In this study, we incorporated miRNAs into a traditional GRN to investigate the correlations between PPIs and regulatory motifs formed by miRNAs, TFs, and target proteins/genes. The regulatory motifs were classified into four types: single-regulation, co-regulation, crosstalk, and independent. Traditionally, random sampling methods are usually applied to evaluate the significance of PPI numbers among a group of proteins, but this is very time-consuming. In addition, random sampling is not suitable for analyzing complicated regulatory networks, because the whole process should be redesigned for different motif members. In order to improve the efficiency of the evaluation process without loss of general applicability, we calculated the significance of PPI enrichment for different motifs based on the Bernoulli distribution; in other words, we regarded PPI gain and lost as a Bernoulli process. This allowed the whole evaluation process to be kept under constant time (O(1)).
Among the four types of motifs, the strong correlation between single-regulation and PINs has been well-discussed [21
], and a correlation with the co-regulation type has also been reported [37
]. Single-regulation motifs analyzed here showed consistent conclusions with previous studies. Our investigation into co-regulation motifs has further provided complementary analysis and given insights that have not been addressed in any previous studies. More importantly, we proposed that the third type of motif -- the crosstalk motif -- could be another prominent pattern in GRNs. Crosstalk motifs were defined as the private target gene sets of two corresponding regulators, TFs and/or miRNAs, which shared at least two targets. In human PINs, crosstalk motifs were significantly enriched in PPI contents and network properties. To summarize the analysis of network properties, crosstalk motifs displayed several features: 1) high degree, 2) high closeness, 3) high density, 4) high clique level, and 5) short characteristic path length. In PINs, proteins with a high degree are usually called "hub proteins", those with high closeness centrality are usually called "central proteins", and those with high density, short characteristic path length, and high clique level are usually called "modular proteins". Therefore, the regulators which participate in crosstalk motifs tend to regulate hub proteins, which are usually more essential than non-hub proteins [39
], and modular proteins, which usually form important protein complexes or modules in human PINs [42
]. Additionally, we investigated the enriched functions of the crosstalk motifs. For all three types of regulator pairs, the majority of enriched crosstalk functions are associated with positive/negative regulation of cellular metabolic processes. Notably, miRNA-miRNA crosstalk motifs are not only associated with regulation-related functions, but also response to insulin stimulus. This is consistent with previous findings that miRNAs preferentially regulate downstream components, such as TFs, in signaling networks [19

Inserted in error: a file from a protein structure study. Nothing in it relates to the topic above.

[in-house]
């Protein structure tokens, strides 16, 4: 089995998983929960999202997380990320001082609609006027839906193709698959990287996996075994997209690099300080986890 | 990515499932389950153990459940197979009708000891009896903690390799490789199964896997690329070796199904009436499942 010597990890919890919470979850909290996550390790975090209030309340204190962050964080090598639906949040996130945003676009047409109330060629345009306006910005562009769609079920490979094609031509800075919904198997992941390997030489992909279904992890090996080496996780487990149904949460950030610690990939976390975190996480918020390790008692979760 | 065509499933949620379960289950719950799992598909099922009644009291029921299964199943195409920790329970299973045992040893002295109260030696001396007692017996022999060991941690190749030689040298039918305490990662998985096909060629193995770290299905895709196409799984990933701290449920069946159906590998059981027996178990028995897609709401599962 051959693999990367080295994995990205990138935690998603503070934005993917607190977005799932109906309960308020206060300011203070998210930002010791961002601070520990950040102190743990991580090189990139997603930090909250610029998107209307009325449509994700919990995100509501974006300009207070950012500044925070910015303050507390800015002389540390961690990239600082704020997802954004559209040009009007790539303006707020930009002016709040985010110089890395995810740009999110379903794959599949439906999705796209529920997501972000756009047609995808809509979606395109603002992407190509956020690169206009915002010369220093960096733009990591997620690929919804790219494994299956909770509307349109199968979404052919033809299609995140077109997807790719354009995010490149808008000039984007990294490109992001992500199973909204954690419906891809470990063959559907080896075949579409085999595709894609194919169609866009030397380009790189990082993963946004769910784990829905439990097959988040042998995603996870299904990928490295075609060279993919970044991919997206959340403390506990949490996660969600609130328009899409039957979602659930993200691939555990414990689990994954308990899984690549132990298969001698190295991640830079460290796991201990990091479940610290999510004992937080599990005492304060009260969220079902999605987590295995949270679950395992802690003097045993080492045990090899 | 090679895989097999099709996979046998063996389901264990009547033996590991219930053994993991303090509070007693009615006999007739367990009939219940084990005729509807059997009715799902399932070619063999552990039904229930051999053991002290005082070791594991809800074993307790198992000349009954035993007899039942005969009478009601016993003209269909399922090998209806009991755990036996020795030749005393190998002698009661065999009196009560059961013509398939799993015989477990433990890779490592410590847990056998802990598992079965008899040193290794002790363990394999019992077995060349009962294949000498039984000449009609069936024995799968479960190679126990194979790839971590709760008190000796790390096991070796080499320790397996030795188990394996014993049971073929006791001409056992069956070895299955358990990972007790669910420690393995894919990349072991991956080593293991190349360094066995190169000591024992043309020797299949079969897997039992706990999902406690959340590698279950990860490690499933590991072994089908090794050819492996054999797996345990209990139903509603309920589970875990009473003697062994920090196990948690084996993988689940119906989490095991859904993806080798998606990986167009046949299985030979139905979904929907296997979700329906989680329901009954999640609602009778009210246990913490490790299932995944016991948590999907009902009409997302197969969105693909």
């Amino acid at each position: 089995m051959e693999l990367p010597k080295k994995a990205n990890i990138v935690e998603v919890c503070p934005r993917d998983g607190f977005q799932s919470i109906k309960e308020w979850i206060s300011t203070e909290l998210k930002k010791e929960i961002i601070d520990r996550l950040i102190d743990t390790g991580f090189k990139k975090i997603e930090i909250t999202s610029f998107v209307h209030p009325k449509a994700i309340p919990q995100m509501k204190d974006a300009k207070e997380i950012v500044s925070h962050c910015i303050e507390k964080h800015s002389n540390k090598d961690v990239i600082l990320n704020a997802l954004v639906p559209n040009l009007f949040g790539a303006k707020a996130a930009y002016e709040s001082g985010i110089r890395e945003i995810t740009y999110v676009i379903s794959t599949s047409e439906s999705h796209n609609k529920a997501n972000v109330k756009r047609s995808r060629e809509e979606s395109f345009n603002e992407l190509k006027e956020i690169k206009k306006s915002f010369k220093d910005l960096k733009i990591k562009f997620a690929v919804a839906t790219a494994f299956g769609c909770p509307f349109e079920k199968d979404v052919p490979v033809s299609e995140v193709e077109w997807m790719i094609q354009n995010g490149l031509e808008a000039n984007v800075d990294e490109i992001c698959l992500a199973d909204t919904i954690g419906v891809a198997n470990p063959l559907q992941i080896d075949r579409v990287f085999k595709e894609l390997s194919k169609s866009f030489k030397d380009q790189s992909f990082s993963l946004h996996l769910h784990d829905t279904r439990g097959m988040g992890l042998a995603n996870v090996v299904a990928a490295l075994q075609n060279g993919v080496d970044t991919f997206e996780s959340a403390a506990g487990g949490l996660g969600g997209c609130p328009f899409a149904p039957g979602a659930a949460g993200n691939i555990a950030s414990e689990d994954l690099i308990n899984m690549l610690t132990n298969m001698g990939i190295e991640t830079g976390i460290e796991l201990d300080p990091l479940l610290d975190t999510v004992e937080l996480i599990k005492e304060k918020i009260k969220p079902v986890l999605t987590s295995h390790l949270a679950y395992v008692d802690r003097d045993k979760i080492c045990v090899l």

]. Moreover, we demonstrated the functional features within the crosstalk motifs with the highest PPI z
-score and proposed a potential cancer-related motif, TP53-miR-200bc/429/548a. Consequently, this crosstalk motif might play an important role in living cells through regulating those essential or pivot proteins in human PINs.
Since our analysis relies on limited data sources from online databases to construct human PINs and GRNs, we carried out further examinations to test the robustness of our conclusions. With respect to miRNA regulation, all current online databases which provide predicted human miRNA targets still have room for improvement both in approach and performance [32
]. Accordingly, we repeated our analysis with another database, miRBase [36
], and were able to reach a consistent conclusion (Figure S8-S13, Table S1 and S2 in Additional file 1
). Considering the incomplete and noisy human PPI data, we performed the same analysis with combined PPI data from HPRD and BioGRID [31
] databases and also obtained consistent conclusions (Figure S14-S22, Table S3-S5 in Additional file 1
). Therefore, these re-analyses provide further evidence to support the robustness of our conclusions. With ongoing efforts to improve the completeness of PPI data and GRNs, we will be able to further investigate and confirm the correlations between PPIs and regulatory motifs in the future.
In summary, we proposed a computational approach to investigate the significance of regulatory motifs formed by TFs/miRNAs and their corresponding targets in human PINs. With this approach, we screened four types of regulatory motifs, single-regulation, co-regulation, crosstalk, and independent, from human GRNs and investigated their correlations with PPIs. Among the four types of motifs, the crosstalk motif emerged as a potentially significant motif with important roles in PINs, which has not been previously reported. We suggested that this motif might play an important role in living cells because of its strong correlations with PPIs and significant network properties in human PINs.